Ronald Reagan was an optimist, but not in the way that many people like to describe him. He did not think that all paths would inevitably lead to “Morning in America.” Specifically, he was not an optimist in the sense of believing that ceding ever-greater power and control to a centralized government would turn out well. To the contrary, in this regard he was a healthy pessimist, or a hardheaded realist.
In the famous 1964 address that essentially launched his political career, Reagan quoted a Democratic senator who had said that we must use “the full power of centralized government” to allow the president to do “what he knows ‘is best.’” Reagan energetically replied: “‘[T]he full power of centralized government’ — this was the very thing the Founding Fathers sought to minimize. They knew that governments don’t control things. A government can’t control the economy without controlling people. And they knew when a government sets out to do that, it must use force and coercion to achieve its purpose.”
So Reagan was not an optimist in the above sense, but in the following one: He steadfastly believed that, whatever the odds, the good fight was well worth waging; that it could be won; and that there was no greater earthly cause than liberty.
Reagan shared the American Founders’ universal belief that limited government provides the best security for our inalienable rights. He also shared their keen awareness of the dangers posed by government that exceeds those limits; of the desires of ambitious leaders to increase their own power and, correspondingly, the people’s dependency, by offering to care and provide for them; and of the threats that consolidated and centralized power invariably pose to liberty. He knew, as the Founders knew, that it’s not a question of if such power will diminish liberty, but of how much it will diminish it.
Even President Obama has inadvertently admitted as much, having declared when pitching his health care overhaul in September that “our predecessors … understood that there are instances when the gains in security from government action are not worth the added constraints on our freedom.” This quote is telling, for it implicitly betrays the president’s awareness that the price of increased government action is, indeed, decreased freedom. He just thinks it’s worth it. Of course, that’s easy to say when one’s own freedom would not be reduced, while one’s own power and glory would be increased.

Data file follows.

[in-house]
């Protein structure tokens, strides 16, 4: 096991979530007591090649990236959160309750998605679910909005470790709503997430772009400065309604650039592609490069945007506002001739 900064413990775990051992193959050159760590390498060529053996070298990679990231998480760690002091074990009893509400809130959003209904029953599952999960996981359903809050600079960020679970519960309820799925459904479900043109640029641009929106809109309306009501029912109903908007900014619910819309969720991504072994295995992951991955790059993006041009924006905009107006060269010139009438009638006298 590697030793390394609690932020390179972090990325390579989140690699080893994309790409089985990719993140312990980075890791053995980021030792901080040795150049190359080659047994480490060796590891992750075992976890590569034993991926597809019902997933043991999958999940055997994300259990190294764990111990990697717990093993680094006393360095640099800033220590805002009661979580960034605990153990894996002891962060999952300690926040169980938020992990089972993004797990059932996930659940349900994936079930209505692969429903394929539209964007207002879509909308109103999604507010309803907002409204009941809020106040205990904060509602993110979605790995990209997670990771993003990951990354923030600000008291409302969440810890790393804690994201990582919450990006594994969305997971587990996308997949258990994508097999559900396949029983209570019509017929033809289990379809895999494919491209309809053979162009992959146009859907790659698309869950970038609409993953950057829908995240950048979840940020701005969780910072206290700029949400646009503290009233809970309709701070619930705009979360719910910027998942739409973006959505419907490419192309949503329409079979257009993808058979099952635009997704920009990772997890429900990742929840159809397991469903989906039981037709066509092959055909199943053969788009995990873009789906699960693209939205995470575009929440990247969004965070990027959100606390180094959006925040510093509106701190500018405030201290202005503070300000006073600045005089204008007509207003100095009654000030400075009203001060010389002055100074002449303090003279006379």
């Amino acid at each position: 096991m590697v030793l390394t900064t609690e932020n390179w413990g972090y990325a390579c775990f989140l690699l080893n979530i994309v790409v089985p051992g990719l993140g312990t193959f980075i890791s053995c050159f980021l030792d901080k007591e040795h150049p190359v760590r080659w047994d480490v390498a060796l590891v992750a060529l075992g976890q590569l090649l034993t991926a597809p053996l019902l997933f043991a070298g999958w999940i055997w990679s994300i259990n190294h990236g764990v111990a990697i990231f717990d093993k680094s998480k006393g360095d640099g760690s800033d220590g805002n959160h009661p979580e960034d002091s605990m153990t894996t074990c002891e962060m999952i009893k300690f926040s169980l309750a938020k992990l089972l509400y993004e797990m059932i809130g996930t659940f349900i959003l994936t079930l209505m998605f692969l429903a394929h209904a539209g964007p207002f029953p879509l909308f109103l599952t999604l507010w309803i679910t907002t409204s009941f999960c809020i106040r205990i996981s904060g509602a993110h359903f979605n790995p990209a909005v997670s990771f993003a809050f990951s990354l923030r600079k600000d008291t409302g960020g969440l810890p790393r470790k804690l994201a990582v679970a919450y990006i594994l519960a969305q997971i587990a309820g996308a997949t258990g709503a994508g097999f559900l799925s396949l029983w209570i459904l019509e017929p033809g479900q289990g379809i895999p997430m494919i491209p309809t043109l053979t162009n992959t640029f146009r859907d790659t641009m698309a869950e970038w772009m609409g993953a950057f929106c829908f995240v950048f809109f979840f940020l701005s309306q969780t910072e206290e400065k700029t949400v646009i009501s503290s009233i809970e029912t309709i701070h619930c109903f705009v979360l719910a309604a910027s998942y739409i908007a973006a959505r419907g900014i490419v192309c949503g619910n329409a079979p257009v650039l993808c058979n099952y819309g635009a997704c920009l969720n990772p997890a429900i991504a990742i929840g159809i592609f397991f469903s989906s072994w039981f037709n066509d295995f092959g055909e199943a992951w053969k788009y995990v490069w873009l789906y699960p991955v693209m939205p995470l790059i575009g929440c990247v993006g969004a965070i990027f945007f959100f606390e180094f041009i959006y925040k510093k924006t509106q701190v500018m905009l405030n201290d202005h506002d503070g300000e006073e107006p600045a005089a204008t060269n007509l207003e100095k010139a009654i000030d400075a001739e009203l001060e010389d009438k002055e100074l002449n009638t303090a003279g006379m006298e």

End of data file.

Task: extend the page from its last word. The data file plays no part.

Throughout the health care debate, we, the American people, have weighed these considerations and have made it abundantly clear that we do not think the gains in security from the president’s health care overhaul are remotely worth the added constraints on our freedom — through higher costs, higher deficits, and, most of all, greater federal government control over us. Nor has this been an expression of far right paranoia. Rather, polls continue to show that Americans in the center of the political spectrum oppose this legislation even more so than Americans as a whole — a remarkable thing. Across the months, in every way we know how, we the people have made it clear: this is not at all what we want.
So you and I now face a choice. We can sit by while legislation that was passed in clear defiance of our will is now allowed to diminish our liberty. We can sit by while it puts “added constraints on our freedom” in a manner that we, and our fellow citizens, did not ask for and do not desire. Or we can repeal it.
As Bill Kristol has rightly argued, the road to repeal will be simple, but it won’t be easy. Furthermore, it will be long: three years. But it’s a road we must travel — and, though hard, it will be far easier than the path traveled by other patriots from Lexington to Independence Hall, from Pearl Harbor to V-J Day, from Fort Sumter to the signing of the Voting Rights Act. Let us join with those who have previously fought for liberty, and let us win this present battle against those who now seek to deprive our liberty from within, just as — only 19 months after Madison’s death — Lincoln warned us would happen.
And if you ever find your resolve wavering, as many Republican leaders (sadly) already do, remember this: President Obama imposed this legislation through sheer perseverance, determination, and force of will. So ask yourself this question: Do you care about keeping your liberty as much as he cares about depriving you of it? If the answer is “no,” then you don’t deserve it; if “yes,” then fight on.